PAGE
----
Why mums put on a brave face, even when we are heartbroken

Posted in Family.

Content note: This post discusses stillbirth and the loss of a baby. – The other day I stumbled upon this series of heartbreaking photos of Joy-Anna Duggar and her husband Austin Forsyth, with their tiny stillborn daughter, Annabel.

She was just 20 weeks old.

The photos are awfully, awfully sad. Not just because Annabel didn’t get a chance to grow up, but also because we know this sadness will live on in the hearts of her parents for a lifetime.

But one photo, in particular, is also revealing. It is the ‘put on a brave face for everyone else’ photo. And every mum I know displays it from time to time.

And the reason why defines ‘mother’.

It was supposed to be a gender reveal

Jo-Anna and Austin discovered their daughter and little sister to their toddler son, Gideon, wasn’t alive at a 20-week scan.

“We had gone in for our 20-week ultrasound and gender reveal. It was a baby girl,” Joy-Anna reveals in an Instagram post with a picture of the couple processing the devastating news, along with the photos of their pregnancy announcement.

“I don’t hear a heartbeat or see any movement,” the radiographer apparently told the couple.

“Life is fragile and precious”

Then two days later, Joy-Anna shared a series of photos of her angel baby.

In one the parents are seen cradling tiny Annabel whose teeny footprints are the size of a quarter coin. They are peering down at her and we feel for a fleeting moment, just some of the agony they are enduring.

But it’s the second photo that has us also thinking.

The smile that doesn’t reach the eyes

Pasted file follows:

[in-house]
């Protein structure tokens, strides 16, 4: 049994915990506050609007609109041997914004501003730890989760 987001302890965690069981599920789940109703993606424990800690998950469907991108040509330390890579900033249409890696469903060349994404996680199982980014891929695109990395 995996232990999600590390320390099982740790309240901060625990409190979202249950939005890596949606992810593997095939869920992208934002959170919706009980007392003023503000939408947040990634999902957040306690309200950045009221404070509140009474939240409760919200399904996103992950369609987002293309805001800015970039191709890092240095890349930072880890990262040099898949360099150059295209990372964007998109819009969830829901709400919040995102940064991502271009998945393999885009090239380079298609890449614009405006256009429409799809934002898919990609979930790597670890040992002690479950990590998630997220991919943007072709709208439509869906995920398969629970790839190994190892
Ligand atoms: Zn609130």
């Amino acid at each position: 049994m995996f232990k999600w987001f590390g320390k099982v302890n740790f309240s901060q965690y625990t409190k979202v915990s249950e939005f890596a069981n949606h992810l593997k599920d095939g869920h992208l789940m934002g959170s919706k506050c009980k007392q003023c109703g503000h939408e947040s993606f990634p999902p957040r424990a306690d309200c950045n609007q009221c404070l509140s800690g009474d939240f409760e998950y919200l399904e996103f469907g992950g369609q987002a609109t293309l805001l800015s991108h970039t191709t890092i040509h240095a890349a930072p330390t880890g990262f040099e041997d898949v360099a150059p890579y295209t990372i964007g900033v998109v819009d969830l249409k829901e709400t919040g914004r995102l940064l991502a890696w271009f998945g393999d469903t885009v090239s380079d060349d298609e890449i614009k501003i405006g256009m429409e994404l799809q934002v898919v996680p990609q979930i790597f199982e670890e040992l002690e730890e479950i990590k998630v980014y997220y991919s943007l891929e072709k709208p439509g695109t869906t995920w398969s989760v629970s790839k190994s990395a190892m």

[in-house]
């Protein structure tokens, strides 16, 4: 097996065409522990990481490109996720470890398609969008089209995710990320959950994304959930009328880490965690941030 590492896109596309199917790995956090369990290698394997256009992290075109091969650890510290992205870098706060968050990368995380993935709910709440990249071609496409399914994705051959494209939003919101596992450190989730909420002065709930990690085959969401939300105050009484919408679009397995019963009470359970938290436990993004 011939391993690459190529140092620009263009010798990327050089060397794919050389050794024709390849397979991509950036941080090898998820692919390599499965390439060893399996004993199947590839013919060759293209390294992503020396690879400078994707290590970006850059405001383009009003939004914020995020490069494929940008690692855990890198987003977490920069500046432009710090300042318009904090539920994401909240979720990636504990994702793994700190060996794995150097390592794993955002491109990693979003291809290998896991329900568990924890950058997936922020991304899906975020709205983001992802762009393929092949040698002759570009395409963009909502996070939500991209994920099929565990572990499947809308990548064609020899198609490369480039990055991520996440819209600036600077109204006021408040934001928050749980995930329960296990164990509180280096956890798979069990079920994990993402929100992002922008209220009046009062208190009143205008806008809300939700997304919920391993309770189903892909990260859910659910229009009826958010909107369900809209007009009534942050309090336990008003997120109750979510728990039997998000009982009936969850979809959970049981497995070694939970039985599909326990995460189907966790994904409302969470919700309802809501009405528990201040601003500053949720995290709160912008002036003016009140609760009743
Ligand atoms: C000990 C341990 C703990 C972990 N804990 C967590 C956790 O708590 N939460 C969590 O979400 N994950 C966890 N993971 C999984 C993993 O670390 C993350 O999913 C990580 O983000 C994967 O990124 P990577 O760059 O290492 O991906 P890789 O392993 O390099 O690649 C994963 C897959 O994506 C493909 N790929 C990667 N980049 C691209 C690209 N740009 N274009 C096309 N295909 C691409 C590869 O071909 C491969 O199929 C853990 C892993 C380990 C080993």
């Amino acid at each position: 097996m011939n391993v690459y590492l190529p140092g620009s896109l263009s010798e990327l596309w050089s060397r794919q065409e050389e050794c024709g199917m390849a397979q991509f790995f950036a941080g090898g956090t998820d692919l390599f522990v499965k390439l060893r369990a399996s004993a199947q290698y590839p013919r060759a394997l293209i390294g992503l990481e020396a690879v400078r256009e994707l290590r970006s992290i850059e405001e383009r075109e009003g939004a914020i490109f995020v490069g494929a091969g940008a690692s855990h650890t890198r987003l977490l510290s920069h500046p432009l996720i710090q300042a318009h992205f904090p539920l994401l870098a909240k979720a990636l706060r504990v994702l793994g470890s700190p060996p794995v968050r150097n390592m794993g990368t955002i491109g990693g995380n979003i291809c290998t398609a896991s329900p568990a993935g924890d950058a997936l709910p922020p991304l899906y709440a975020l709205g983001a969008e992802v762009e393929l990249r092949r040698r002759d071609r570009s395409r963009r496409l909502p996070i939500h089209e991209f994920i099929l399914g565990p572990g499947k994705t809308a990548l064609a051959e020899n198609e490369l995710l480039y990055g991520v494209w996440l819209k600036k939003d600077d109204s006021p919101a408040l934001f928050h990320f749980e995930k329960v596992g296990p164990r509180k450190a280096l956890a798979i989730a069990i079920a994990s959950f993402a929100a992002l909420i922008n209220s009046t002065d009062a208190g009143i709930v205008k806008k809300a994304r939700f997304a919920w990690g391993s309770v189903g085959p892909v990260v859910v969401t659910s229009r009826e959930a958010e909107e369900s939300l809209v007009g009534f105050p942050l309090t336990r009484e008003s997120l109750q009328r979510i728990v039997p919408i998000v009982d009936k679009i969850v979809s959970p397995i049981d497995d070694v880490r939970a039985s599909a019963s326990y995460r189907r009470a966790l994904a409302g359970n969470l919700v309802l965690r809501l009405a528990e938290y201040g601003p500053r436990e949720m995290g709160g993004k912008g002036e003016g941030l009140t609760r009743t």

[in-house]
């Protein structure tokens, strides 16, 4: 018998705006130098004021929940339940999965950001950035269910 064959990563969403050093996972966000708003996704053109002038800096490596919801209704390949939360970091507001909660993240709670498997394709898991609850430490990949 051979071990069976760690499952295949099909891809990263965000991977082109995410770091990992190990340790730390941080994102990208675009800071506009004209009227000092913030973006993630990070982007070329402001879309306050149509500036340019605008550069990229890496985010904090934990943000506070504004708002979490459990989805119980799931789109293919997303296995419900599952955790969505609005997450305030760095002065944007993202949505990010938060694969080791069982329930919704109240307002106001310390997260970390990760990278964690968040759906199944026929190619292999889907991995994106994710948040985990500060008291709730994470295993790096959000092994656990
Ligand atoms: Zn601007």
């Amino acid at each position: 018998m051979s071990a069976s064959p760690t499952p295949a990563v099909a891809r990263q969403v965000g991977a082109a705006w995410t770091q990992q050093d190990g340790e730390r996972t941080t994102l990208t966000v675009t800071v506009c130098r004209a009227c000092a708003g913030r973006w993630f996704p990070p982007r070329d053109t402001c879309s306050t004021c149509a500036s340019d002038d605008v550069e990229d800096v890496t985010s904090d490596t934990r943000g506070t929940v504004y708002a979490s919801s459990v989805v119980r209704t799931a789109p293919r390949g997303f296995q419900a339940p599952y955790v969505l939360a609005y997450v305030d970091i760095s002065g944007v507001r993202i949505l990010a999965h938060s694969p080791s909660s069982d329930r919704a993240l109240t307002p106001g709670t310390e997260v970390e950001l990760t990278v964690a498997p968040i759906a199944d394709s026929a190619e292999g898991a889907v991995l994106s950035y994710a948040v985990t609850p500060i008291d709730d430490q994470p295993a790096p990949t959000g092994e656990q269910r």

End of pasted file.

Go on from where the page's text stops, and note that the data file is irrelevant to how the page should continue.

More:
It is of Joy-Anna and her friend who has travelled to do her hair and make-up for these special last photos.

Mum is smiling at the camera, which at first glance, seems a bit absurd.

“Why is she smiling in one of the photos? Her child just died.” asks one Instagram commentator.

But on a closer look, we realise the smile doesn’t reach her eyes, which look vacant. It’s like she is here but not here.

She’s smiling perhaps because that is what you are programmed to do when told to look at the camera, or perhaps for another reason.

Joy-Anna Duggar

The brave face

Joy-Anna is indeed heartbroken, but she’s putting on a brave face.

Her brave face is saying, “I will get through. Yes, I am in pain, but I will fight through it. I will be strong for my family.”

And that’s just it.

As mothers, we hold our family together. We are the sun in our family solar system, ever nourishing and ever giving. So when something derails us, or we feel ourselves falling apart, we put on a brave face.

We put it on for everyone else. We want to reassure them that we will be OK for them. That we are strong. That we will get through this, and because we will, they will too.

We do it, even when we are scared, even when we feel lost and even when we are heartbroken.

Because we are mothers. We are bigger than ourselves.

And that defines ‘mother’.

If you’re struggling with the loss of a baby, please don’t go it alone. SANDS counsellors are there to support you and provide helpful advice about living with loss.


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